At $175, I cannot see how you are not losing money. Have you added up the cost of your ingredients and how much time this will take you? Those people are getting a steal. You are quoting less servings (60 is low even for a normal 2 layer cake!). And $1.50/serving is ridiculously inexpensive. I don't know your market, but around here $3/serving is on the low-end.

 

The cake you have described will serve about 125-150 people depending on the final height. You are basically charging slightly more than $1/serving. I don't know you, but I will assume you are worth much more than that :)

Aurora42196 Posted 15 Apr 2013 , 6:50pm

Is it possible to make your rainbow cake marble style? make enough batter to fit in one pan and separate the batter 6 ways and color them the colors of the rainbow. like this cake I made. it was a 9 inch round though :)

cakeyouverymuch Posted 15 Apr 2013 , 6:55pm

This cake was made using my white white cake recipe which normally makes three 9 inch round layers.  I baked the layers in 8 inch square pans using 12 ounces of batter per pan.  Because I only have two pans in that size I had to bake three times.  With the minimal amount of filling (they wanted more cake than filling and would have been happy with a smear of jam between layers) it was still 7.5 inches tall with the fondant.  I don't know what I would have charged for it.  It was a gift in exchange for the loan of a complete set of baby furniture and toys when my daughter came for Christmas with the littlest one.

 

http://cakecentral.com/g/i/2925633/a/3305183/a-rainbow-cake-for-the-same-little-girl-that-got-the-thomas-the-train-cake-for-her-birthday-last-year-the-cake-started-as-a-white-white-cake-that-would-have-made-three-9-inch-layers-it-was-colored-with-liquid-grocery-store-colors-except-for-the-red/

 

If you're going to do a 9x13 with a similar sized recipe it could turn out about right as far as height goes, but I'd turn out my layers on one of those pebble surface cutting mats.  That way you can slide the layers on without breaking them, because they're going to be quite thin.  hth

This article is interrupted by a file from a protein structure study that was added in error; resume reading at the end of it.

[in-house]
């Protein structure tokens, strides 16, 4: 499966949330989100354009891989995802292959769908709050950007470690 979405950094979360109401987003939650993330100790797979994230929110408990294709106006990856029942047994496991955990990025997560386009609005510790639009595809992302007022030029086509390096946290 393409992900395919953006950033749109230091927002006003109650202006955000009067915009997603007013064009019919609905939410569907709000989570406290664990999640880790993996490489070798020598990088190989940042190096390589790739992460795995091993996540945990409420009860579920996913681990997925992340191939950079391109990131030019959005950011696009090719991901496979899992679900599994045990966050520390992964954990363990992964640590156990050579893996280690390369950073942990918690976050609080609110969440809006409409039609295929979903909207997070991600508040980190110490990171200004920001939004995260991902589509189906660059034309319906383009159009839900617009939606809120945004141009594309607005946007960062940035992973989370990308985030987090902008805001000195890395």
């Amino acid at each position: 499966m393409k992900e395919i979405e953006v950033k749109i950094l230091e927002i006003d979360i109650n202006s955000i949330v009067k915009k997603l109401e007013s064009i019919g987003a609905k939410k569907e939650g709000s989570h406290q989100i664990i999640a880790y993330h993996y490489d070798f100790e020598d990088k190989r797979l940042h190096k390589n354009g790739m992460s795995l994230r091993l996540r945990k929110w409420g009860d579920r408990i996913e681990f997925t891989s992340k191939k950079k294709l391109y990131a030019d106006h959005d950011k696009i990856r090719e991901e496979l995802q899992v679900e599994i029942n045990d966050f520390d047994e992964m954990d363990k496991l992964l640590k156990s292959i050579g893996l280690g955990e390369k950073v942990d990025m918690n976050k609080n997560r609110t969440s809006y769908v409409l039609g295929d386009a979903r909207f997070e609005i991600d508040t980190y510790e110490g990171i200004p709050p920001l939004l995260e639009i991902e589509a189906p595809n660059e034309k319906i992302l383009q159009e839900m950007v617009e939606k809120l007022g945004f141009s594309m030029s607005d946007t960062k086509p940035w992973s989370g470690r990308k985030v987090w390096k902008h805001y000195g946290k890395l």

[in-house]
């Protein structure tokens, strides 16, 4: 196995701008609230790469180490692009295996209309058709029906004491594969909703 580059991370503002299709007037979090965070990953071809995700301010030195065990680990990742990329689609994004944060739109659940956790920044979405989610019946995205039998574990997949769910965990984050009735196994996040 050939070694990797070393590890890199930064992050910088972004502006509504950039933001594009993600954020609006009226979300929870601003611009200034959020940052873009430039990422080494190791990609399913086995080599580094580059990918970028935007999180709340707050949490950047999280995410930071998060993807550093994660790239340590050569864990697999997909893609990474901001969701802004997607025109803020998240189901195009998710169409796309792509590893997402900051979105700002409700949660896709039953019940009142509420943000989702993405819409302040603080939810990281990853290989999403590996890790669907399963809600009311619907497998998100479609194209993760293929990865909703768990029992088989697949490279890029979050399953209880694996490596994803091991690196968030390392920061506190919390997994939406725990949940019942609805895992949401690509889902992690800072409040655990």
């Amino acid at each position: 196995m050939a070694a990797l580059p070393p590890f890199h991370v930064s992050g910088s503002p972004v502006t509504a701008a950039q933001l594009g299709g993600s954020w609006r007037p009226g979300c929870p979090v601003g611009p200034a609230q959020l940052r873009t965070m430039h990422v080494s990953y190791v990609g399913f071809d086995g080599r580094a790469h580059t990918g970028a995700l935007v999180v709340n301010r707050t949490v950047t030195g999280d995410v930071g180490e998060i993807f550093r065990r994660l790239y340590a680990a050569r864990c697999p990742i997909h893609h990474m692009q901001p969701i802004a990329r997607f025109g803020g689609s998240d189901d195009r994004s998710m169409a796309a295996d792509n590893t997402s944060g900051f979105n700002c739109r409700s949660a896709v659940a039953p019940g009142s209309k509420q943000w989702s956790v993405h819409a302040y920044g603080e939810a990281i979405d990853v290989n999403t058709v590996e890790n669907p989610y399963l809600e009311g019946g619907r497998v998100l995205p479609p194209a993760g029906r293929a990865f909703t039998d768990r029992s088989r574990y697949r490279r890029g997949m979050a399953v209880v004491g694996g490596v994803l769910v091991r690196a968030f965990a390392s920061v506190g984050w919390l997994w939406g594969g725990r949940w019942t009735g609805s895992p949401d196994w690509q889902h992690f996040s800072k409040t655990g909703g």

countrymom Posted 15 Apr 2013 , 6:57pm

AIn this case it is my sister in law and the cake it for my niece. She requested that it be made with box cake (yuck) and is going to buy the mix in addition to my cost so I did give her big discount. I would probably have charged more if it not been family.

In my area thought 1.50-3.00 a serving is a pretty average price. I am pretty new at this and I am still figuring out all this.

countrymom Posted 15 Apr 2013 , 10:00pm

AThanks for all the good advise and tips. I will post pictures.

denetteb Posted 15 Apr 2013 , 11:09pm

This is the industry standard for serving sizes.  http://www.wilton.com/cakes/making-cakes/baking-wedding-cake-2-inch-pans.cfm  You can find it on the wilton website or in any of the yearbooks.  If you are going to be selling cakes you really need to actually figure out all of your costs and time before you give any prices to a paying customer.  If you want to discount for a relative is a whole separate consideration.  There are a huge number of pricing threads, starting a business, and all kinds of other cake and business considerations in this forum.  I find that the best way to search CC is to use google.   Just type in what topic interests you followed by cake central and hit search.  Her giving you a couple of boxes of cake mix is just a drop in the bucket of your expenses in materials and time.

tracyaem Posted 16 Apr 2013 , 12:58pm

SInce this is for family, it is a slightly different situation. I would not charge my sister $450 for a cake for my niece :)

 

I thought you were talking about a random stranger. If she is paying though, you may want to note on her invoice a regular price and your discount that gets it down to the $175. And I would use the traditional serving amount (74) in the quote as well. This way if she passes along info to friends, you don't get a rep as the cheap cake lady giving it away. Show it costing $400 or whatever and you taking off 50% for the family discount. It'll make your sister appreciate the cake that much more and make sure others know it's worth.

 

And, to be honest- if it was my sister, I'd have no problem telling her that a sheet cake 6 layers high for 30-40 people is ridiculous!

gemmal Posted 16 Apr 2013 , 2:53pm

I don't know about batter but maybe do a test cake with a thicker batter (just the standard you would use for the sheet size) and divide into 6, colour each bowl of batter then do one colour spread across the bottom of the sheet pan, stick the pan in the freezer a few mins, then carefully spread or pipe the next colour over the top, stick in the freezer and so on for all the layers then bake all in one? they maybe very thin layers and no filling should keep it fairly short. I haven't tried this, just my brain running ahead of me... Hope it worked/works out either way =]

cakeyouverymuch Posted 16 Apr 2013 , 3:47pm
Quote:
Originally Posted by gemmal